Sunday, August 05, 2012

Don't Cry (2009)

I spent a good deal of time believing Mary Gaitskill was a better story writer than novelist, chiefly because there were two books of (very good) stories to one flawed novel that I loved in spite of its flaws—even because of some of its flaws. Veronica changed that calculation, though I'm not entirely sure it isn't flawed too in its ways. But it's such an impressive leap of imagination and memory that it's at least the equal of either collection, let alone any one story. Now Don't Cry seems to take that tilt another step in. Gaitskill is growing older and more ponderous like the rest of us—that's a big part of what made Veronica great—but it also means her crystalline prose can become tangled as it attempts to pin down endless nuance. The arduous quantum mechanics of precision writing will have its toll, and many patches in these stories feel a good bit fussed over. It's reminiscent of the arc of Henry James's progression, perhaps, which I suppose means I should give them another chance. Some I found a chore to plow through—"Folk Song," "Mirror Ball," "The Arms and Legs of the Lake." Others, such as "Today I'm Yours" and "The Little Boy," work reasonably well. "College Town, 1980" was more disappointing because it started so well. "The Agonized Face" is possessed of interesting ideas, and thus a bit arid and intellectualized. I like the last two stories best, I think, "Description" and "Don't Cry." They are linked, but in an odd way, unfolding as two very different—and very differently approached and told—episodes from the life of a creative writing instructor. In the first she has a fairly minor, offstage role. In the second she is present as a supporting player, albeit a key one, and one whose own biography intrudes on and affects, sometimes directly, the development of events. Gaitskill works best for me when she is dealing with the negative space between human cruelty, emotional distance, and the longing for connection. Almost entirely gone here are the references to sadomasochism—as lifestyle, as orientation, as underpinning philosophy—and I find that I miss them. Maybe this represents a kind of maturity for her, but I still miss them.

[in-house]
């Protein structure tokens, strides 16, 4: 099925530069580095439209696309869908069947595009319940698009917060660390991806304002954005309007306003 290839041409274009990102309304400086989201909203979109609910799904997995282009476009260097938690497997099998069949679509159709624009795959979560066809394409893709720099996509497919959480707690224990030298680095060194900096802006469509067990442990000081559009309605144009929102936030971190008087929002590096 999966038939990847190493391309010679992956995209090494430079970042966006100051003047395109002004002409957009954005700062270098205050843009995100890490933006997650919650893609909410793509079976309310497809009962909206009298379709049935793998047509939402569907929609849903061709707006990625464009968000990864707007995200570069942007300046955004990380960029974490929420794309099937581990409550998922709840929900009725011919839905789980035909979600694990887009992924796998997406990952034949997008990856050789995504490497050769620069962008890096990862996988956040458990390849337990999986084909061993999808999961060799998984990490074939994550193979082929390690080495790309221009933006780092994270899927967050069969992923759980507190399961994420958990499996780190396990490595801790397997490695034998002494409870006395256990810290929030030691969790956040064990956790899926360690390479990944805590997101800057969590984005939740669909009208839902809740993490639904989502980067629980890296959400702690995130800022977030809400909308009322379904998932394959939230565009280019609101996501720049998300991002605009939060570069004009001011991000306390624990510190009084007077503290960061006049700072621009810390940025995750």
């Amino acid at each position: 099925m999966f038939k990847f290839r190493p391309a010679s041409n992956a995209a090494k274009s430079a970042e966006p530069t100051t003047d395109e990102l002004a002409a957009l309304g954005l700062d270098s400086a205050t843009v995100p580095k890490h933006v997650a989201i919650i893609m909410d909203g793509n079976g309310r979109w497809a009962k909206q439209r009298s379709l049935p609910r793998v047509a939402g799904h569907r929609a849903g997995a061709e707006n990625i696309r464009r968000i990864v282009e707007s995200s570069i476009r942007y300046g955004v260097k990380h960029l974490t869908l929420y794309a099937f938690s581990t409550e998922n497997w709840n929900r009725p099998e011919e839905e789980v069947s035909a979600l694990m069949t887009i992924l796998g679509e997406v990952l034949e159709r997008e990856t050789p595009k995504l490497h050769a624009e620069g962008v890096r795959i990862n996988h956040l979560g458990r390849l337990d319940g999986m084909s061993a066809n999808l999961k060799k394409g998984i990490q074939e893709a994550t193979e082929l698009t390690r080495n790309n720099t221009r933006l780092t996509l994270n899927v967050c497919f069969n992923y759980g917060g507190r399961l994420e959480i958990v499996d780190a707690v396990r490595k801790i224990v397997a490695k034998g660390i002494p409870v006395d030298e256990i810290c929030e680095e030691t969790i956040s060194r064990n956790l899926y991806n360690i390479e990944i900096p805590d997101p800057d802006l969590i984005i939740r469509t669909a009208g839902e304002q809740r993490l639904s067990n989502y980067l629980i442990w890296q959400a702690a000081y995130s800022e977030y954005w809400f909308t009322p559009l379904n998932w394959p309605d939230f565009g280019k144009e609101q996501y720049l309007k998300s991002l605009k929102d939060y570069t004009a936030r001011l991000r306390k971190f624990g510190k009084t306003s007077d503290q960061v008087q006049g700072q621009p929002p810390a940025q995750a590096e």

In case it's not at the library.

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